In memory of Malak Haider al-Zubaidi: In MENA, we have a long way to go

As a Middle Eastern woman, I often find myself engaging in conversations that discuss the evolvement of women’s rights in the Middle East and North Africa and the plethora of milestones we’ve reached as women. 

Many leaders of the MENA countries have patted themselves on the back for implementing multi-million dollar projects aimed at promoting women’s empowerment in MENA (largely due to pressures from the international community). And while a large part of the region shifted in its ideological thinking after the 2011 Arab Spring uprisings—particularly amongst Arab youth—girls and women are still facing hardships as a consequence of societal norms and hegemonic masculinity.

Statistics over time have shown that the region continues to lack efforts in its female empowerment agenda: 

Women have not reached their full, independently dignified potential in the region. Having lived in the Middle East for two years in my early 20’s after growing up in Germany and the Czech Republic my entire life, I felt that I had sufficient experience to objectively come to the conclusion that girls and women continue to be suppressed under the control of their fathers, husbands, brothers, and in many cases even, sons—thus, being far from liberated.

Women been fully liberated only when they are given the right to make decisions over their own body, are allowed to be publicly seen with the opposite gender without fear of reputational repercussion, and no longer need permission from others to pursue life the way they want to.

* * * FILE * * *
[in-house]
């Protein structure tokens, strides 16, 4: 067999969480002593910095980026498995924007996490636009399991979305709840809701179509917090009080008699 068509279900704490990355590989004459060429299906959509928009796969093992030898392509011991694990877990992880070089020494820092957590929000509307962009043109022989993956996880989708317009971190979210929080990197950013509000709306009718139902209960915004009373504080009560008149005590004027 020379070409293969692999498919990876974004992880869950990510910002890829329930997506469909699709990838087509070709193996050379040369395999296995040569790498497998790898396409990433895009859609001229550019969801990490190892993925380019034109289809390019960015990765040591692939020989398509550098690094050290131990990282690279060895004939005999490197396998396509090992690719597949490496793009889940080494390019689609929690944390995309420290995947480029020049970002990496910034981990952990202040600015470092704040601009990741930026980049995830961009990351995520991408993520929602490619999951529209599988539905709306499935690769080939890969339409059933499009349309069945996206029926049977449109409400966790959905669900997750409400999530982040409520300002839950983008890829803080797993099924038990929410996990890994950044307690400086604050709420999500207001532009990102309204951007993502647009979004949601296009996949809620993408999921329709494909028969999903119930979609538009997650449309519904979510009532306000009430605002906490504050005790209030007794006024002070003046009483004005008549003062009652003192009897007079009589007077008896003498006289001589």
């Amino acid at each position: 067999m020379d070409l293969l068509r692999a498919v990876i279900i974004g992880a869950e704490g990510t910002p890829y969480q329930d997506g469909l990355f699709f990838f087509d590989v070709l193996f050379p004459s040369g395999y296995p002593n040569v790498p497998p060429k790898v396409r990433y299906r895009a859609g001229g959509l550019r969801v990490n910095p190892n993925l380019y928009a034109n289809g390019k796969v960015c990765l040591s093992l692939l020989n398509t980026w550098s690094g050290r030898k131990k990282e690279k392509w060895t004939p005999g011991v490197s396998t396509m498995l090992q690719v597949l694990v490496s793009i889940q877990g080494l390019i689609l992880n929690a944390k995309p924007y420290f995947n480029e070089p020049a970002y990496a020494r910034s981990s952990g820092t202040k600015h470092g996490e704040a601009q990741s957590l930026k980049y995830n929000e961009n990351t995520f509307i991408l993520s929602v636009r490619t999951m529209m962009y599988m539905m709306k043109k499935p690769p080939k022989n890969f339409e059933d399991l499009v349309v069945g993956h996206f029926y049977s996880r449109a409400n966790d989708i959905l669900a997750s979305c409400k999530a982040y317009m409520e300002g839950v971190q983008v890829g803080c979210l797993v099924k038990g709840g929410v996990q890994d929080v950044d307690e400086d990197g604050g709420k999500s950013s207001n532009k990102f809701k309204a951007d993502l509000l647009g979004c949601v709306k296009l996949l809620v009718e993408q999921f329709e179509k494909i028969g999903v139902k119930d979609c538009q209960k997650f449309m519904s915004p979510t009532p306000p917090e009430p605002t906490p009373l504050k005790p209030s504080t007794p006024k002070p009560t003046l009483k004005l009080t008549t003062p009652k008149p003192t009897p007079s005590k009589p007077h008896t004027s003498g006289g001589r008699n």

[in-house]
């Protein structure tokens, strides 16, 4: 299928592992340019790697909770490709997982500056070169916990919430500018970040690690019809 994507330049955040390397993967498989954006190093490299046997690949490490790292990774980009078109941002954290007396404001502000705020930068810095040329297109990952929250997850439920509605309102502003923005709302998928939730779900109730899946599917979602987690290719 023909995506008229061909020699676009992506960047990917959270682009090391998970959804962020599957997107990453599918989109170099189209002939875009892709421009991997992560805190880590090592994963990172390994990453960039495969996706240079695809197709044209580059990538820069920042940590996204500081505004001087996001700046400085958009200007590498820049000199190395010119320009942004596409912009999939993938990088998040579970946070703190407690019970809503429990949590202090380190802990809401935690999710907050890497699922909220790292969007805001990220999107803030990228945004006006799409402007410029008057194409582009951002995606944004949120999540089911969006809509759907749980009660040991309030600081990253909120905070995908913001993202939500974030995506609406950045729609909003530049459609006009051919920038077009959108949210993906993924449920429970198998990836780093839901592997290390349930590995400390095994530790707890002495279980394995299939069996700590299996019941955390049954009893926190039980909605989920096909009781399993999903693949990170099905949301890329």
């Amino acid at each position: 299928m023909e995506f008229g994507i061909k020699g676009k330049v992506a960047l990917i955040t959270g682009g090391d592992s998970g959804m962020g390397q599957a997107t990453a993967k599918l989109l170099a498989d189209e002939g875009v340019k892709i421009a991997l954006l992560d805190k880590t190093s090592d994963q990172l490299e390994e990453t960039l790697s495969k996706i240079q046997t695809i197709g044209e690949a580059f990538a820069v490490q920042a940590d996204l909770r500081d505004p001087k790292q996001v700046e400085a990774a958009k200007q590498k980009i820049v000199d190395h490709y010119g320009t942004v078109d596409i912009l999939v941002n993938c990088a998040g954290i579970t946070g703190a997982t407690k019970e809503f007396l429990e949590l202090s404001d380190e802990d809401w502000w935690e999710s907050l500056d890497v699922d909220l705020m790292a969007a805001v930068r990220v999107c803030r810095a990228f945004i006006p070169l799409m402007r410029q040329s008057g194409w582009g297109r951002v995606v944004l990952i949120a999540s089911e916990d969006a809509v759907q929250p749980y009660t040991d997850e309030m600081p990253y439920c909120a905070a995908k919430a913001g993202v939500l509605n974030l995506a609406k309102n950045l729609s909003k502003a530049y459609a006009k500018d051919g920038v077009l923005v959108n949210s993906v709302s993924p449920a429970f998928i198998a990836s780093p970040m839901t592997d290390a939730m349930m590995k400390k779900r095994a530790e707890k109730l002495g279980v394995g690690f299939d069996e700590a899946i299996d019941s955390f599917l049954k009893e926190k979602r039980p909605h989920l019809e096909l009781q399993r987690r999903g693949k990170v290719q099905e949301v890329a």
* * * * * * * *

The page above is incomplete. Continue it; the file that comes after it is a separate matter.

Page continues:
Women have been fully liberated in MENA only when we stop seeing them get tortured at the hands of their husbands. This is unfortunately the reality of hundreds of thousands of women in the region—from domestic violence to honor killings, as seen recently in the story of a young Iraqi woman, Malak Haider al-Zubaidi.

As the second wife of Mohammed al-Mayahli, Malak Haider al-Zubaidi had been forbidden to visit her parents for the last eight months. Her husband then lit her on fire to prevent her from going, burned her to death, and later taking to Facebook, wrote, “She burned herself with petrol and accused me and my family…There are sponsored accounts that are posting these lies just to slander my family.” Photos of Malak suffering from burn injuries all over her body at a Najaf hospital have caused outrage amongst human rights activists in the region. 

But what becomes more and more abundantly clear about many countries in the MENA region, it’s that corruption and powerful men always prevail over justice. 

Because Mohammed is the alleged son of a high-ranking colonel in the Iraqi army, seeking justice for Malak becomes nearly impossible.

Malak is not the only one. Earlier this year, a seven-year-old girl was raped by the bodyguards of a Kurdish political official in Erbil. While the Kurdistan Region was able to detain some of them, the father of the girl continues to receive death threats from individuals involved. Until today, there is still no update on whether the suspects are detained or not. 

I cannot sit and celebrate the milestones MENA has reached when there are girls and women being oppressed every day, with no accountability taken or justice sought. The next time you find yourself in a conversation about development in the Middle East, bring up the story of Malak and the seven-year-old Kurdish girl. Because we have such a long way to go. 


(Photo Credit: Reuters / The National)